Friday, October 24, 2014

For Archaeologists Who Have Considered Suicide When the Scion is Enough

And just to round things off, started Tomb Raider: Anniversary. That's the Crystal Dynamics (the first reboot group) remake of the very first Tomb Raider game.

It is definitely the hardest of all the Crystal Dynamics series. The controls are not even quite as fluid as Tomb Raider : Legend, and the camera screw is much worse. Particularly awkward are the wall runs; in those, the direction Lara will leap depends on the exact instant you jump, as the camera changes axis at the apogee of each swing.

The first two games give insight to just how mature Tomb Raider: Underworld was; much more fluid animation, better combat mechanics, minimal camera screw. Although Legend includes several vehicle sections, only in Underworld is the vehicle integrated into the same environment as Lara, meaning you can drive over the same terrain you can run over. And also meaning you can use the vehicle in melee.

Underworld also did the best job at integrating story and tomb exploring. The puzzles were, unfortunately, simplistic, but the tombs were monumental and the isolation palpable. For all that the tombs of Anniversary are equally without human presence (aside from your own and the occasional appearance of a story element), there is a distinct lack of context, of any scenes outside the tombs that can really give you a feeling of having pushed far away from the world outside. Instead it becomes a series of puzzles in some interior space, as hermetic as the (rather more intentionally so) Portal.

The puzzles in Anniversary are difficult and few of them are the contrived "shoot the beam that against all logic falls across the stone to knock it into the lever" types. There's been only one so far that I stopped and went for help on, though. And, pity -- I was doing exactly the right thing already, but the quirky controls were making my action fail.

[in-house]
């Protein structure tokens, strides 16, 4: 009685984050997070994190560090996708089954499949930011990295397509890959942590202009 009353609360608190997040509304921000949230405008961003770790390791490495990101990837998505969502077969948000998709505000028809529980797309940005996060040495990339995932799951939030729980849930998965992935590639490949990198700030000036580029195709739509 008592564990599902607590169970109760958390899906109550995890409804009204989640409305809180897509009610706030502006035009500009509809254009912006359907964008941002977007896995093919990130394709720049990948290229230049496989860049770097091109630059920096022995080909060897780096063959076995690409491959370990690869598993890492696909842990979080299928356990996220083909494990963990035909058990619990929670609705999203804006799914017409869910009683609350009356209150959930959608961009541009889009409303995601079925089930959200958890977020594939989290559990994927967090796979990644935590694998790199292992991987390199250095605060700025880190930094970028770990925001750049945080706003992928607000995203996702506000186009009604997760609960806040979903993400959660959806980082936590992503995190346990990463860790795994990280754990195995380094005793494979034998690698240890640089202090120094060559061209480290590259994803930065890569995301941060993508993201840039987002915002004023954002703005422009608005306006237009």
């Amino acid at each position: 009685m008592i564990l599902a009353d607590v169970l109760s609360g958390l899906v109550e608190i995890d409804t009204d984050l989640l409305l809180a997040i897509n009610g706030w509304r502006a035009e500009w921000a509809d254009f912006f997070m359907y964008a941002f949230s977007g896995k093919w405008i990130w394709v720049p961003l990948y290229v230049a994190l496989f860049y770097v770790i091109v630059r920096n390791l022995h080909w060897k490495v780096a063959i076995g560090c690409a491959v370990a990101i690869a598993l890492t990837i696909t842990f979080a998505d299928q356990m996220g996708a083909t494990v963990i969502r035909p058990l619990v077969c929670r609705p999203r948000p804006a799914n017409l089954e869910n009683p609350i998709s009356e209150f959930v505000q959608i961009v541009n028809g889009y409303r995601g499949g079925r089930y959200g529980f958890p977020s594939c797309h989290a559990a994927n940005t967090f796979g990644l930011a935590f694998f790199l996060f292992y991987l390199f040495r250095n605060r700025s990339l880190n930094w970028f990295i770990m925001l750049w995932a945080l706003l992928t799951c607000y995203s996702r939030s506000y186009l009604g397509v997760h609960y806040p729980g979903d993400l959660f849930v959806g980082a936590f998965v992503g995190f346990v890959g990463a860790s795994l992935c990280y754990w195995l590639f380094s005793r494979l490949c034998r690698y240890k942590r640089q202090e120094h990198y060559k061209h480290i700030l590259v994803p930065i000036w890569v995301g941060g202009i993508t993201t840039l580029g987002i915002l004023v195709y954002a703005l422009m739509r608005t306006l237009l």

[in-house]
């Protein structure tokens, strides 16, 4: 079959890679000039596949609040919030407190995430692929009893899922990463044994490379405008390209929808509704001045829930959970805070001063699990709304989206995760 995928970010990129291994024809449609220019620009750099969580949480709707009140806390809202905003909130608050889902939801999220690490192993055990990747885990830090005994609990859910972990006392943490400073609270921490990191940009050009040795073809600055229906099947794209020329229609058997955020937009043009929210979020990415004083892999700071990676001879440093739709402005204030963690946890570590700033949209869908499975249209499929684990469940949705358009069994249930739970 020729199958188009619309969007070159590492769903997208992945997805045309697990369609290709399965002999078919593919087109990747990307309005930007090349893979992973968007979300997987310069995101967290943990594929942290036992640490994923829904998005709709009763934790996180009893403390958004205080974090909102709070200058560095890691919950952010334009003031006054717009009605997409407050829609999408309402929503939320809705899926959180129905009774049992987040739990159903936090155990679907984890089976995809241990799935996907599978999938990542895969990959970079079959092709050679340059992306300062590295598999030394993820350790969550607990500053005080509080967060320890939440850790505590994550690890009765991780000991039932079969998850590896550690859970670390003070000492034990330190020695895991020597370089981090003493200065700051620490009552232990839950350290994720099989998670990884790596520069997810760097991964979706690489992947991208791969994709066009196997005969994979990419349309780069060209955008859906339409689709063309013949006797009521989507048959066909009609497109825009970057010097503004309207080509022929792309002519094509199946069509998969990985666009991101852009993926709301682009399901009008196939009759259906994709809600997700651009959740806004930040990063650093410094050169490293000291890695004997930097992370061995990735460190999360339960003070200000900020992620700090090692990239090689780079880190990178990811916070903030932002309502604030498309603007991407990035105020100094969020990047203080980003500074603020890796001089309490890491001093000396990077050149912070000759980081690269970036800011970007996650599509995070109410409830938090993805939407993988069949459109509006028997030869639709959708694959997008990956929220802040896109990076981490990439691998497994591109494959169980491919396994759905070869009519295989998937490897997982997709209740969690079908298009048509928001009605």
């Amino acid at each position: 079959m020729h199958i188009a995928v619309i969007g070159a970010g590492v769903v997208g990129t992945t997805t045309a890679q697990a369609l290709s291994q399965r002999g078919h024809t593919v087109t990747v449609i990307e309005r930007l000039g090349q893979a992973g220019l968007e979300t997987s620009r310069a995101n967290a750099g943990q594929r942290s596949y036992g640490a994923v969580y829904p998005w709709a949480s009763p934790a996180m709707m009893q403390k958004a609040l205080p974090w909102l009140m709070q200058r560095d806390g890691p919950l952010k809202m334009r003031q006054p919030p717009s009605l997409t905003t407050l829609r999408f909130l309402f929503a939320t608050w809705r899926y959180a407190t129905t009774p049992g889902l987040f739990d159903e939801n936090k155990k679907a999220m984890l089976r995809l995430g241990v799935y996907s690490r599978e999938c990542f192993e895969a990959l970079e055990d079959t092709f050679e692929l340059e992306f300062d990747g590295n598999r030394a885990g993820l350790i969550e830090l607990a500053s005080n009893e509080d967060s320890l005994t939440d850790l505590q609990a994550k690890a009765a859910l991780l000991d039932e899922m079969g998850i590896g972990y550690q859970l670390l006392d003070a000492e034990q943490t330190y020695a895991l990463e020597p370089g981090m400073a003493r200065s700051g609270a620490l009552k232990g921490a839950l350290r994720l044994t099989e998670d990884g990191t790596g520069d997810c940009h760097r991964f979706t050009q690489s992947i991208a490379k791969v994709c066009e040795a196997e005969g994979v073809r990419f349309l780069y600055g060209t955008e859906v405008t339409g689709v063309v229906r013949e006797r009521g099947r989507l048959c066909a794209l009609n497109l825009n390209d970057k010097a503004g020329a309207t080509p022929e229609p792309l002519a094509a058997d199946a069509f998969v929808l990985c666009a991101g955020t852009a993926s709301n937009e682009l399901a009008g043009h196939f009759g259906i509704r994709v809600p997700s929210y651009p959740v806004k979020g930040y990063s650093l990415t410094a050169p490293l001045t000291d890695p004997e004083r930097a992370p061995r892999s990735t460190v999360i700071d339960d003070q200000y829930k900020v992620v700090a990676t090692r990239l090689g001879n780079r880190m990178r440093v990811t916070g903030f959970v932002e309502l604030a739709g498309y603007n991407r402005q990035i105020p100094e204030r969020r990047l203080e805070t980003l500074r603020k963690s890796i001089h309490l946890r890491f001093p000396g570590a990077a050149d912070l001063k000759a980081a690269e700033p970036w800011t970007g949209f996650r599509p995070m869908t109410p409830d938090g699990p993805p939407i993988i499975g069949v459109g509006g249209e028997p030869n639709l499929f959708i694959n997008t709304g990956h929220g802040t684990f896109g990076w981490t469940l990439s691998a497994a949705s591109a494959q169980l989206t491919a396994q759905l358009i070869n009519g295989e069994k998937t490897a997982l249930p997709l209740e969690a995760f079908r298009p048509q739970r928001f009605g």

The oddest reality break in Anniversary occurs in large part because of the hub structure of many of the puzzles. Frequently, a mistake will send you back to a common place where it will take you a long and frustrating time of recreating your previous moves. can step off a platform or into a whirling blade, and restore to a more convenient save point.

Literally, suicide is painless (compared with the alternative).

I think personally the hub nature of the puzzles doesn't help. In Underworld, you always had the sense of moving closer to your ultimate goal. Even in some of the more hub-based systems, you were visibly progressing across a long hall or up a huge structure. In Anniversary, you end up crossing a room multiple times; going up to collect a key, back down to open a door. This makes it feel less like you are accomplishing anything, and makes you impatient to finish that room and move on.

A number of the puzzles involve a similar lack of progression. More than one "flooded room" appears that requires you to climb down the room progressively turning taps to lower the water, do something at the bottom of the room, then climb all the way back again turning the taps back on again. And repeat this several times if you didn't position the thing at the bottom exactly right for where it needs to be when you are finally back at the top.

They even nest; one door might take three keys to open, which are each held in a hub of their own that takes multiple keys to open, each of which is, of course, some complicated little problem of ramps and spinning blades and so forth.

When you come down to it, it is boiled down to mostly pure gameplay. But considering that the story elements, character interaction, and so forth in the other games is extremely scripted and minimally interactive -- little better than watching a cutscene -- I'm not entirely sure this is a bad thing.

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